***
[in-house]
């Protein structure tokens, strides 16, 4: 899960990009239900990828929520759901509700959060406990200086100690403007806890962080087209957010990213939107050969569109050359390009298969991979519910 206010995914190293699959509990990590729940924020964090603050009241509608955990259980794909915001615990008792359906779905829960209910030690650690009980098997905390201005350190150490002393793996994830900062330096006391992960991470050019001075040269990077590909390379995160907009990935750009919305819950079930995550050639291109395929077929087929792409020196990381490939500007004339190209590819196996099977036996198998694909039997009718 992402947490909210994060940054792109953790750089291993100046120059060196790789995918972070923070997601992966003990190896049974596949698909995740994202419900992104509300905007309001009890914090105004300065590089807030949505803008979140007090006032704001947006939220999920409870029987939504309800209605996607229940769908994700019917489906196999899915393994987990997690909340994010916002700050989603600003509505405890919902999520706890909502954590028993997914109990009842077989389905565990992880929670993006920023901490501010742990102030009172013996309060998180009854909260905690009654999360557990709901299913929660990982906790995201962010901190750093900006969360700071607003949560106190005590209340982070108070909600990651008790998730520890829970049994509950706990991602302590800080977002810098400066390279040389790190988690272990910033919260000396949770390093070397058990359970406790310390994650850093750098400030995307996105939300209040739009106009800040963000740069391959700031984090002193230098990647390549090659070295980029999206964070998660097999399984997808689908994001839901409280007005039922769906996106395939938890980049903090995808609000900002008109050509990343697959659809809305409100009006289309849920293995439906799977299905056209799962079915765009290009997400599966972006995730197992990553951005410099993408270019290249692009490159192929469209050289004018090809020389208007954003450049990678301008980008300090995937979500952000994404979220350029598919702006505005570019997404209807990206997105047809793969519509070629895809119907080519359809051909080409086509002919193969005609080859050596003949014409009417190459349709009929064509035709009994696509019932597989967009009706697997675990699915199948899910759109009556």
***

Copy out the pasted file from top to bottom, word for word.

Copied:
[in-house]
């Protein structure tokens, strides 16, 4: 899960990009239900990828929520759901509700959060406990200086100690403007806890962080087209957010990213939107050969569109050359390009298969991979519910 206010995914190293699959509990990590729940924020964090603050009241509608955990259980794909915001615990008792359906779905829960209910030690650690009980098997905390201005350190150490002393793996994830900062330096006391992960991470050019001075040269990077590909390379995160907009990935750009919305819950079930995550050639291109395929077929087929792409020196990381490939500007004339190209590819196996099977036996198998694909039997009718 992402947490909210994060940054792109953790750089291993100046120059060196790789995918972070923070997601992966003990190896049974596949698909995740994202419900992104509300905007309001009890914090105004300065590089807030949505803008979140007090006032704001947006939220999920409870029987939504309800209605996607229940769908994700019917489906196999899915393994987990997690909340994010916002700050989603600003509505405890919902999520706890909502954590028993997914109990009842077989389905565990992880929670993006920023901490501010742990102030009172013996309060998180009854909260905690009654999360557990709901299913929660990982906790995201962010901190750093900006969360700071607003949560106190005590209340982070108070909600990651008790998730520890829970049994509950706990991602302590800080977002810098400066390279040389790190988690272990910033919260000396949770390093070397058990359970406790310390994650850093750098400030995307996105939300209040739009106009800040963000740069391959700031984090002193230098990647390549090659070295980029999206964070998660097999399984997808689908994001839901409280007005039922769906996106395939938890980049903090995808609000900002008109050509990343697959659809809305409100009006289309849920293995439906799977299905056209799962079915765009290009997400599966972006995730197992990553951005410099993408270019290249692009490159192929469209050289004018090809020389208007954003450049990678301008980008300090995937979500952000994404979220350029598919702006505005570019997404209807990206997105047809793969519509070629895809119907080519359809051909080409086509002919193969005609080859050596003949014409009417190459349709009929064509035709009994696509019932597989967009009706697997675990699915199948899910759109009556």